How do you measure something as complex and personal as humour? Researchers from the University of Alberta have developed the first mathematical method of doing just that—and it might not be quite as personal as we think, says U of A psychology professor Chris Westbury.
“We think that humour is personal, but evolutionary psychologists have talked about humour as being a message-sending device.
Humour is not one thing. Once you start thinking about it in terms of probability, then you start to understand how we find so many different things funny.
The German philosopher Arthur Schopenhauer suggested nearly 200 years ago that things were funny when they violated our pre-existing expectations.
Our experiments still don’t explain why people find weird things funny. We think that humour has many different functions. One of them is probably to allow ourselves to control our emotions and make ourselves happy, because humans function better when they are happy.”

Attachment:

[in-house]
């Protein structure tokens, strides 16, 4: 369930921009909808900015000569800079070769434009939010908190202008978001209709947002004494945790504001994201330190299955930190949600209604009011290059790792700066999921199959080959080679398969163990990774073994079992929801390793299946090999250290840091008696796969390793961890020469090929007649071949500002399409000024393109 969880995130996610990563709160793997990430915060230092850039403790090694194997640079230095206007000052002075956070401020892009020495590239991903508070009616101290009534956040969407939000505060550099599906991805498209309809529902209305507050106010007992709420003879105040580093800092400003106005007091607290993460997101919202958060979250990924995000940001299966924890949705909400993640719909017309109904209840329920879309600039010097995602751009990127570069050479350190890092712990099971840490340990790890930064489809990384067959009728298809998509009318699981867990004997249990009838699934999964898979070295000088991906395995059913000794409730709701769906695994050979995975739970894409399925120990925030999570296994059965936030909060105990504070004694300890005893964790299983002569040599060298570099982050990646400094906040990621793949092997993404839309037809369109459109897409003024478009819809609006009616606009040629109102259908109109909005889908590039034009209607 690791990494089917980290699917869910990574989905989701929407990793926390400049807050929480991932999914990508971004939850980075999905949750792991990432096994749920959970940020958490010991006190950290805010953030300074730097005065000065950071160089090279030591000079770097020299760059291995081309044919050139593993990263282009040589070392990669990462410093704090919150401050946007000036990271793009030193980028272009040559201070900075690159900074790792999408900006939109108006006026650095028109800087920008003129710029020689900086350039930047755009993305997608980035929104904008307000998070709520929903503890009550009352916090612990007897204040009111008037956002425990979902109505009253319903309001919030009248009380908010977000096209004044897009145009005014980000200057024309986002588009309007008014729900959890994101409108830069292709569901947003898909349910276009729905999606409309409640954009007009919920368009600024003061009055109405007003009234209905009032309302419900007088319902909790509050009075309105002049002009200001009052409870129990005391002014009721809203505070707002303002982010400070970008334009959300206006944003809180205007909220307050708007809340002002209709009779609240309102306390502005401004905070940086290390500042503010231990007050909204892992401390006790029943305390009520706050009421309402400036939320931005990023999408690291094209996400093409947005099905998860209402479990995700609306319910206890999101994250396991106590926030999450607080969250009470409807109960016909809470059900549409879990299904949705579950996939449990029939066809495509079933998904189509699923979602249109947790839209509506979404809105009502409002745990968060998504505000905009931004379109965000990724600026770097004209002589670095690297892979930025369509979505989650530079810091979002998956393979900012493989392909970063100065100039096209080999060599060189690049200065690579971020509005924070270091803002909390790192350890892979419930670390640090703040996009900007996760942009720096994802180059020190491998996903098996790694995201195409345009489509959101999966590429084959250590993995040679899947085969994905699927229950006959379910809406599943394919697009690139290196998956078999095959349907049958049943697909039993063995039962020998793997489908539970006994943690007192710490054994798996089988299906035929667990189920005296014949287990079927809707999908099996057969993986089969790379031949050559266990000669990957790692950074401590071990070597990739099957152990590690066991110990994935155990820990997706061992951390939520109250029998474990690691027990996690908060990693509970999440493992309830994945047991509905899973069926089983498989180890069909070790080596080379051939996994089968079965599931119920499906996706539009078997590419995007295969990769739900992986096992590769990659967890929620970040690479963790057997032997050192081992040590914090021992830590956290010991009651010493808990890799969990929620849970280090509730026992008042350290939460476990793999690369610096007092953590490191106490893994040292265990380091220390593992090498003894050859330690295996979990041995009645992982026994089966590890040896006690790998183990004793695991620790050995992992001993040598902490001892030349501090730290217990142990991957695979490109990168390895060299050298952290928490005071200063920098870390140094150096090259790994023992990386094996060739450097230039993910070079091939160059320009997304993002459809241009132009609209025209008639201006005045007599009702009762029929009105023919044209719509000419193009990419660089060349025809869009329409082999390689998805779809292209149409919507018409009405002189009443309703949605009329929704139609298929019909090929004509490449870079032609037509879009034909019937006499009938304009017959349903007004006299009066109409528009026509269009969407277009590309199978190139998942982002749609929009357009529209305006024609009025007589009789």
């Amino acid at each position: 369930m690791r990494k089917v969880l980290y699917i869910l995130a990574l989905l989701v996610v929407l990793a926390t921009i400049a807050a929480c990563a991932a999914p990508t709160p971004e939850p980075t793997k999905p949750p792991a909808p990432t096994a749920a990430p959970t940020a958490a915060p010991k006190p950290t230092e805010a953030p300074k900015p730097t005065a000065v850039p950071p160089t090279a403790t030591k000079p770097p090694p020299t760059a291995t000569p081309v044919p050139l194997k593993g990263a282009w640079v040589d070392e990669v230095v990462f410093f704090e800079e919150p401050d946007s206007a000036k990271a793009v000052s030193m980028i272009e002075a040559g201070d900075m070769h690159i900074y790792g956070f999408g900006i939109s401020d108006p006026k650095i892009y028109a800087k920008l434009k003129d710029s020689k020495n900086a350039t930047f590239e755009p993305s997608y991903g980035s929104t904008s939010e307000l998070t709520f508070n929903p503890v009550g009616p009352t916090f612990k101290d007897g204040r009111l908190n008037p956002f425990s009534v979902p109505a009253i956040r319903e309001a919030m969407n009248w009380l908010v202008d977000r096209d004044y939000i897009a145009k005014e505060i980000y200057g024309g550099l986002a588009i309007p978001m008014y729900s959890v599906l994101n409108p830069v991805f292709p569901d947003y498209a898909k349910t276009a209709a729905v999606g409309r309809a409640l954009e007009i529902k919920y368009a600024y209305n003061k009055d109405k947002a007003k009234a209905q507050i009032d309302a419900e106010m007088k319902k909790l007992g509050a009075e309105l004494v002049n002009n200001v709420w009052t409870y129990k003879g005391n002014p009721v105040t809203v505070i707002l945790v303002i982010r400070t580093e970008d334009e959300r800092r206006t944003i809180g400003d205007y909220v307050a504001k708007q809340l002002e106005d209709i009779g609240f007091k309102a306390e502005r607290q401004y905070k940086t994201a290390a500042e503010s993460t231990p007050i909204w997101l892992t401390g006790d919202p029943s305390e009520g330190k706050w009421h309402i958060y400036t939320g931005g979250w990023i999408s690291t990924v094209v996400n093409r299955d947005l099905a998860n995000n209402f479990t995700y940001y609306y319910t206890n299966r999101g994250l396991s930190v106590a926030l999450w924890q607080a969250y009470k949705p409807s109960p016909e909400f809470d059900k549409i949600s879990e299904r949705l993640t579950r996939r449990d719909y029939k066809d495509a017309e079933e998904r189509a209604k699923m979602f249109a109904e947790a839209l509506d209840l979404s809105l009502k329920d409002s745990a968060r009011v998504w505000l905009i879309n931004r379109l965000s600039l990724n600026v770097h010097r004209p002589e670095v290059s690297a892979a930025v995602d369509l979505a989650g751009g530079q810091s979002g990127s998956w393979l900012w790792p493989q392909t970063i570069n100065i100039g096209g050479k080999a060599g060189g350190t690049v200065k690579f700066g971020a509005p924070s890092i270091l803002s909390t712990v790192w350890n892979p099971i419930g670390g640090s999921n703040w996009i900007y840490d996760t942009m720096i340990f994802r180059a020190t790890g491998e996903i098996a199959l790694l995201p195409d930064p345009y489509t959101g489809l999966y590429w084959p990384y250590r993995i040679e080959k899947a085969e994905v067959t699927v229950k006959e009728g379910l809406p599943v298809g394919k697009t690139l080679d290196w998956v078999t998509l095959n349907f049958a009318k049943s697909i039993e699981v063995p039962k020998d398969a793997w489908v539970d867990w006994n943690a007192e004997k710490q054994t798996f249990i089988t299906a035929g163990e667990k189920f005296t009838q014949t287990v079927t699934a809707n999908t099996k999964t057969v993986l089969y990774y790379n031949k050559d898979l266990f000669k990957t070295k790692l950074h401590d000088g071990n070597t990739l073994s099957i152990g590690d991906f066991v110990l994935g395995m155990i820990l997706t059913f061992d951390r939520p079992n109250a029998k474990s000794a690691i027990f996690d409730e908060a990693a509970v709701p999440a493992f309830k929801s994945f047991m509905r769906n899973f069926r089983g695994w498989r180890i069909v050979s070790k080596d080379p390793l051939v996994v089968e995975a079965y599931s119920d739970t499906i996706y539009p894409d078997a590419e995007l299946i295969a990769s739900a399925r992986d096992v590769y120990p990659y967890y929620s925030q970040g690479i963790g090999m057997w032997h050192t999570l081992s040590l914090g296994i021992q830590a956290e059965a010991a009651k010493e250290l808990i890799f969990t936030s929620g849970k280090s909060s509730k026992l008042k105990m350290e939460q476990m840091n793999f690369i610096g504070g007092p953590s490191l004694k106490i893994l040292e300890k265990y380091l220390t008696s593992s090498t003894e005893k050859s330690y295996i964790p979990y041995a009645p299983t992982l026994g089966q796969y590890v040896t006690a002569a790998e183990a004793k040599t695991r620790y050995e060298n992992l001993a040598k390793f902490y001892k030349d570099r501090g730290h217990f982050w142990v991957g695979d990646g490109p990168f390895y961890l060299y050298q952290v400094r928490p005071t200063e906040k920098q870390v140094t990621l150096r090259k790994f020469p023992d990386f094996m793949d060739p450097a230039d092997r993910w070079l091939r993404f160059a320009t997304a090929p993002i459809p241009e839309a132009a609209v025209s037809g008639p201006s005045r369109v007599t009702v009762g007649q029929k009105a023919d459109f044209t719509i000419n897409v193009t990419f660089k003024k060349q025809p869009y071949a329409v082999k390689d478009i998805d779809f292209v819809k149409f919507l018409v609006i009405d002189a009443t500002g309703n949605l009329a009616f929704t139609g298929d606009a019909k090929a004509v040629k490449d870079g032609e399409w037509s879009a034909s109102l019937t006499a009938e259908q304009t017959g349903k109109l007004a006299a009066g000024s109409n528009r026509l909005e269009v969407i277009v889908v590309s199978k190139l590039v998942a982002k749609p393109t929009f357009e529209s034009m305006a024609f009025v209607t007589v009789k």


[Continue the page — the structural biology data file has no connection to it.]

– Chris Westbury
Find out more at The University of Alberta https://uofa.ualberta.ca/science/science-news/2015/november/the-snunkoople-effect
or Here on the Academic Minute: http://academicminute.org/2016/10/chris-westbury-university-of-alberta-mathematical-theory-of-humor/
Pete McGraw is a leading researcher at the Humor Research Lab at the University of Colorado, Boulder. In this talk he not only discusses what is funny, but what makes something funny as well.
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